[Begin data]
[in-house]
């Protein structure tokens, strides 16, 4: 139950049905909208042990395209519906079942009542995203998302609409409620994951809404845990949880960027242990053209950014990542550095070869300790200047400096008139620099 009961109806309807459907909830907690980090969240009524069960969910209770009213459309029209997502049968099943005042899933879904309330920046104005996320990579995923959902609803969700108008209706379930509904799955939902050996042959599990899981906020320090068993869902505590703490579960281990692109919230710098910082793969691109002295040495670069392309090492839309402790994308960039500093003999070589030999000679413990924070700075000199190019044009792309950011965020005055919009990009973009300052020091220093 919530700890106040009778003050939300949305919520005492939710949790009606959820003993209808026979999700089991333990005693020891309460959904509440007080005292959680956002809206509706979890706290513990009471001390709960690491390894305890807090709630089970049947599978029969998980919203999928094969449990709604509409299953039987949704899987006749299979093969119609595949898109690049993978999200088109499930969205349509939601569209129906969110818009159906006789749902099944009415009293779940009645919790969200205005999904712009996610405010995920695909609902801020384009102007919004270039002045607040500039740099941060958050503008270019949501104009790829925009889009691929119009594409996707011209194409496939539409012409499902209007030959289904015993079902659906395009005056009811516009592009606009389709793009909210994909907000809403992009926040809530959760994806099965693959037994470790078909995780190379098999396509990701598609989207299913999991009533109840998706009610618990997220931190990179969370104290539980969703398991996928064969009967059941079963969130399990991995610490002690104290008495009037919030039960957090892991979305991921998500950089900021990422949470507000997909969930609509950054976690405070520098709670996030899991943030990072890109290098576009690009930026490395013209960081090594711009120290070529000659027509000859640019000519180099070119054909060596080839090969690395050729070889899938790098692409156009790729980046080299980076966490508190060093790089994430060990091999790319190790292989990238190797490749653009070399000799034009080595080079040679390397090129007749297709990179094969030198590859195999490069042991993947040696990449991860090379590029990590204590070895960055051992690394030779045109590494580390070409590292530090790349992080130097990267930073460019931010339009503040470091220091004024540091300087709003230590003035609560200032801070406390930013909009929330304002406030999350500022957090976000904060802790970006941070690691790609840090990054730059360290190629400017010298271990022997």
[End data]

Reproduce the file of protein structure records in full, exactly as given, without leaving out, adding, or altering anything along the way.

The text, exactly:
[in-house]
């Protein structure tokens, strides 16, 4: 139950049905909208042990395209519906079942009542995203998302609409409620994951809404845990949880960027242990053209950014990542550095070869300790200047400096008139620099 009961109806309807459907909830907690980090969240009524069960969910209770009213459309029209997502049968099943005042899933879904309330920046104005996320990579995923959902609803969700108008209706379930509904799955939902050996042959599990899981906020320090068993869902505590703490579960281990692109919230710098910082793969691109002295040495670069392309090492839309402790994308960039500093003999070589030999000679413990924070700075000199190019044009792309950011965020005055919009990009973009300052020091220093 919530700890106040009778003050939300949305919520005492939710949790009606959820003993209808026979999700089991333990005693020891309460959904509440007080005292959680956002809206509706979890706290513990009471001390709960690491390894305890807090709630089970049947599978029969998980919203999928094969449990709604509409299953039987949704899987006749299979093969119609595949898109690049993978999200088109499930969205349509939601569209129906969110818009159906006789749902099944009415009293779940009645919790969200205005999904712009996610405010995920695909609902801020384009102007919004270039002045607040500039740099941060958050503008270019949501104009790829925009889009691929119009594409996707011209194409496939539409012409499902209007030959289904015993079902659906395009005056009811516009592009606009389709793009909210994909907000809403992009926040809530959760994806099965693959037994470790078909995780190379098999396509990701598609989207299913999991009533109840998706009610618990997220931190990179969370104290539980969703398991996928064969009967059941079963969130399990991995610490002690104290008495009037919030039960957090892991979305991921998500950089900021990422949470507000997909969930609509950054976690405070520098709670996030899991943030990072890109290098576009690009930026490395013209960081090594711009120290070529000659027509000859640019000519180099070119054909060596080839090969690395050729070889899938790098692409156009790729980046080299980076966490508190060093790089994430060990091999790319190790292989990238190797490749653009070399000799034009080595080079040679390397090129007749297709990179094969030198590859195999490069042991993947040696990449991860090379590029990590204590070895960055051992690394030779045109590494580390070409590292530090790349992080130097990267930073460019931010339009503040470091220091004024540091300087709003230590003035609560200032801070406390930013909009929330304002406030999350500022957090976000904060802790970006941070690691790609840090990054730059360290190629400017010298271990022997």